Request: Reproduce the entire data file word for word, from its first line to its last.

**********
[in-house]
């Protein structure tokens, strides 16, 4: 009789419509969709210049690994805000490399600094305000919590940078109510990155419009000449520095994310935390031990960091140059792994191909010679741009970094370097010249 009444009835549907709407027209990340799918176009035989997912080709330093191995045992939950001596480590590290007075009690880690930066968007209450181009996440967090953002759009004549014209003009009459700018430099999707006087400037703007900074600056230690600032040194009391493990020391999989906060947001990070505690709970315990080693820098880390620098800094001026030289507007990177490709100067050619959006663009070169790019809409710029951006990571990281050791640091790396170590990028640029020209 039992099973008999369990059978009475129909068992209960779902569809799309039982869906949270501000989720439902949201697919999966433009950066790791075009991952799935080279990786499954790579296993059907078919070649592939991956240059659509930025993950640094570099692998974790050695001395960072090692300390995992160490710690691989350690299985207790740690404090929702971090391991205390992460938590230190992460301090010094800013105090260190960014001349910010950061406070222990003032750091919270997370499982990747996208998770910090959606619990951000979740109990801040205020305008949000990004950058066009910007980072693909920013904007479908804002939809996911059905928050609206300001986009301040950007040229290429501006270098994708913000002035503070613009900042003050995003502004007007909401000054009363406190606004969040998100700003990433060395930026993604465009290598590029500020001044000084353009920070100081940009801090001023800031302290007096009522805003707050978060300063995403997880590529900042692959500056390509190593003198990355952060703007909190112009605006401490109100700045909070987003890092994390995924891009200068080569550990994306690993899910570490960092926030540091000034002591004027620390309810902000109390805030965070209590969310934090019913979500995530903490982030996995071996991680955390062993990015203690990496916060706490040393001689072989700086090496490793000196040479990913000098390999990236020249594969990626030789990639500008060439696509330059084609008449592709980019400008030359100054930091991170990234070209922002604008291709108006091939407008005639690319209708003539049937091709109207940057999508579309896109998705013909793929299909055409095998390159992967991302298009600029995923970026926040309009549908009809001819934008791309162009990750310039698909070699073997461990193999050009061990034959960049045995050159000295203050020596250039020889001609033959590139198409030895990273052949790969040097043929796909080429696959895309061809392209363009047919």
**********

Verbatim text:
[in-house]
């Protein structure tokens, strides 16, 4: 009789419509969709210049690994805000490399600094305000919590940078109510990155419009000449520095994310935390031990960091140059792994191909010679741009970094370097010249 009444009835549907709407027209990340799918176009035989997912080709330093191995045992939950001596480590590290007075009690880690930066968007209450181009996440967090953002759009004549014209003009009459700018430099999707006087400037703007900074600056230690600032040194009391493990020391999989906060947001990070505690709970315990080693820098880390620098800094001026030289507007990177490709100067050619959006663009070169790019809409710029951006990571990281050791640091790396170590990028640029020209 039992099973008999369990059978009475129909068992209960779902569809799309039982869906949270501000989720439902949201697919999966433009950066790791075009991952799935080279990786499954790579296993059907078919070649592939991956240059659509930025993950640094570099692998974790050695001395960072090692300390995992160490710690691989350690299985207790740690404090929702971090391991205390992460938590230190992460301090010094800013105090260190960014001349910010950061406070222990003032750091919270997370499982990747996208998770910090959606619990951000979740109990801040205020305008949000990004950058066009910007980072693909920013904007479908804002939809996911059905928050609206300001986009301040950007040229290429501006270098994708913000002035503070613009900042003050995003502004007007909401000054009363406190606004969040998100700003990433060395930026993604465009290598590029500020001044000084353009920070100081940009801090001023800031302290007096009522805003707050978060300063995403997880590529900042692959500056390509190593003198990355952060703007909190112009605006401490109100700045909070987003890092994390995924891009200068080569550990994306690993899910570490960092926030540091000034002591004027620390309810902000109390805030965070209590969310934090019913979500995530903490982030996995071996991680955390062993990015203690990496916060706490040393001689072989700086090496490793000196040479990913000098390999990236020249594969990626030789990639500008060439696509330059084609008449592709980019400008030359100054930091991170990234070209922002604008291709108006091939407008005639690319209708003539049937091709109207940057999508579309896109998705013909793929299909055409095998390159992967991302298009600029995923970026926040309009549908009809001819934008791309162009990750310039698909070699073997461990193999050009061990034959960049045995050159000295203050020596250039020889001609033959590139198409030895990273052949790969040097043929796909080429696959895309061809392209363009047919």